For the Wrong Reason
by Mary de Rachewiltz
EP 12: MARY DE RACHEWILTZ’S new book of verse, FOR THE WRONG REASON, is a lyric tour de force, whose uncanny rhythms and many moods explore a new threshold of synthesis in poetry. Elusive and yet concrete, what she leaves unsaid is haunted by what is said. From love to “little men [who] die like flies,” she covers with sensuous intellect and ecstatic nuance a wide range of human emotions. Being the daughter and translator of one of the greatest poets in the twentieth century has not prevented her from becoming a poet in her own right and in her own time.
Archie Henderson for Publishers Weekly writes: “Though she has written and translated verse in Italian and English for decades, de Rachewiltz remains best known as the daughter of Ezra Pound, and for her well-received memoir of Pound and his circle, Discretions(1971). Here she makes her own the compact, innovative forms created in part by her father and in part by his disciples, especially the English poet Basil Bunting. Though individual poems focus on Italian art and landscape, on Egyptian myths and on romantic passion, most of the poems also touch on late life: ‘In old age / it matters not / if you were / in company / of love or alone.’ De Rachewiltz conceives her speaker’s life as a continuous, difficult journey, one that survives (if only barely) translation into a retrospective and paradoxically playful lyric mode: ‘Each Mary must from hearthstone / to heart stone into the ovens / wander and search the ashes / for the bone luz and the flint.’ Evocations of mountain and farm life bear the welcome marks of long reflection, though some suggest, too, the perils of working in relative isolation; a promising poem about inherited anger, ‘Of the House that Pays,’ ends jarringly ‘as we sail and sink into madness.’ But other poems combine verbal play with an elegiac tendency whose odd bluntness works perfectly: ‘I sit here under grey / holding walls / in an old skirt. Mourning. / Not knowing the taste of good food.’ At once refined, terse and strongly felt, de Rachewiltz’s poetry is strange yet not unfamiliar.”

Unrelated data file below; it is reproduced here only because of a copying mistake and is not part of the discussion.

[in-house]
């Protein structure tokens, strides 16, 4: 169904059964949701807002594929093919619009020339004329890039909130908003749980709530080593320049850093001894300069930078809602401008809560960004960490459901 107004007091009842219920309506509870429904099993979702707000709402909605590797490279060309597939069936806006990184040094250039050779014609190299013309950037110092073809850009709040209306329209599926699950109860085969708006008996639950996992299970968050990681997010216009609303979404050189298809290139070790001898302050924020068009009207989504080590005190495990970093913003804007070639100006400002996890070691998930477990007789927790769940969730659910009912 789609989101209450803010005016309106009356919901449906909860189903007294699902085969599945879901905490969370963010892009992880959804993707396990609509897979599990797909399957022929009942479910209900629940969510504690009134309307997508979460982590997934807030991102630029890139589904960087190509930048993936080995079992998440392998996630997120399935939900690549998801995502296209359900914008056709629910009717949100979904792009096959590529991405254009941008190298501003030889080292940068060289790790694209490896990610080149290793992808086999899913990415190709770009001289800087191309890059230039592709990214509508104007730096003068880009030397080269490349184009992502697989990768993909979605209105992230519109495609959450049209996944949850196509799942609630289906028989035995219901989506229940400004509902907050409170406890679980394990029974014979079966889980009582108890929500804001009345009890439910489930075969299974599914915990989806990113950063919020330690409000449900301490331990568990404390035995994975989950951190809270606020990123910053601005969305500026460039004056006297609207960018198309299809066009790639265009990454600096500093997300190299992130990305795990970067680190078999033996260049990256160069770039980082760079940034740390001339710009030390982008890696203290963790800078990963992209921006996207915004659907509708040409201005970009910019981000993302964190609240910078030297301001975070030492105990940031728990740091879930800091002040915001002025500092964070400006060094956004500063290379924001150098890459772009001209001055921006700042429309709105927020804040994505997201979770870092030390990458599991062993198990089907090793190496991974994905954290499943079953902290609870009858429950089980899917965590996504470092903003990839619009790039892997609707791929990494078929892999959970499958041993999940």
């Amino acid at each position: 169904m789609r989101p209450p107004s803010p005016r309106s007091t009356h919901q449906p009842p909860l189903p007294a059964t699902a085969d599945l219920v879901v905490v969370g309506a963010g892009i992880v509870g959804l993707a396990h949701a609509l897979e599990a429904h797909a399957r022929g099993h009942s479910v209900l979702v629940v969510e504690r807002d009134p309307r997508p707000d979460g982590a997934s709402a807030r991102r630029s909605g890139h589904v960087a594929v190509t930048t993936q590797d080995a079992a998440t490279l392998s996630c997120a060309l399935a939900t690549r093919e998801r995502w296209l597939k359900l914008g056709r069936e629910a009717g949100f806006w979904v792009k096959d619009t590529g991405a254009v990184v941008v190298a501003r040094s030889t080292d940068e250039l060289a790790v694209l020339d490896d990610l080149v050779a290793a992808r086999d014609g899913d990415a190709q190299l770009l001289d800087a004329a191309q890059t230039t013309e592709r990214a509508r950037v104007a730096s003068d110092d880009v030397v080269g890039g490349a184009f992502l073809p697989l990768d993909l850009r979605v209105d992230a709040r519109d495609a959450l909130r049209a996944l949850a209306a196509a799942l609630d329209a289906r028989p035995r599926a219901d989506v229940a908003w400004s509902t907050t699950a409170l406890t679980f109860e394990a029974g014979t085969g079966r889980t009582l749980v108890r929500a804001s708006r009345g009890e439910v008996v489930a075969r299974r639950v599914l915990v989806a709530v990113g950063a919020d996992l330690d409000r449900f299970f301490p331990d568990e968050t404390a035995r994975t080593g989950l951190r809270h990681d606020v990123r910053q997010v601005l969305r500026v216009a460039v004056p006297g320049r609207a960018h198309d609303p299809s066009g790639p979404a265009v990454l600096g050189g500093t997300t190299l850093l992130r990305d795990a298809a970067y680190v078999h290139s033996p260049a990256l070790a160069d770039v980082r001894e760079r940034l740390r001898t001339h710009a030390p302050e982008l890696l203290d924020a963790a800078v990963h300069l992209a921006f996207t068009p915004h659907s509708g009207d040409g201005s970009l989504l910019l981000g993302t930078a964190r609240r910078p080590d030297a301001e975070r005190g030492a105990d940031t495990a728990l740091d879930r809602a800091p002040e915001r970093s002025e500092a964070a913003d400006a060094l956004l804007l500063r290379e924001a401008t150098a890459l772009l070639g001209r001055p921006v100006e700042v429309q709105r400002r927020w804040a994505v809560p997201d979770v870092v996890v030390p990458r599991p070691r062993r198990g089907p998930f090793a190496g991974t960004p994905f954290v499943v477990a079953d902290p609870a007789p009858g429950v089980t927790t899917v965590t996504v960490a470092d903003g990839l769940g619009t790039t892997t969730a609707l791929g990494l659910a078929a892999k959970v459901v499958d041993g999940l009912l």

MARY DE RACHEWILTZ was born in Brixen/Bressanone and grew up speaking a Tyrolean dialect. At the age of twelve she was sent to a Convent school in Florence to learn Italian, French, Greek and Latin. At the outbreak of W.W. II her education was continued privately for two years by three formidable teachers in Rapallo: Ezra Pound, the Rev. Desmond Chute, and Olga Rudge. Then she had to return to the Tyrol and the end of the war found her working in a war hospital in Cortina.
In 1946, in Rome, De Rachewiltz married an Egyptologist and together they restored an old castle which became their home. In 1967, she moved with the Pound Archive to Yale and for over 20 years served as its Curator in the Beinecke Library. Her main interests remain farming and translating into Italian her favorite poets: Ezra Pound, H.D., e.e. cummings, Robinson Jeffers, Marianne Moore, Denise Levertov, and others. In 1971, Atlantic-Little Brown and Faber and Faber published her memoir, Discretions — Ezra Pound: Father and Teacher, reprinted in 1975 as a New Directions Paperback. She has published five volumes of poetry in Italian with Vanni Scheiwiller, Milan, and Raffaelli, Rimini. Her Selected Poems: Whose World was published by St. Andrews Press in 1998. FOR THE WRONG REASON is her second book of poetry published in the United States.
First edition paperback, May 2002, 64 pp., sewn, bound, and printed in Italy, with a two-color cover and a black and white photograph of the author on the frontispiece.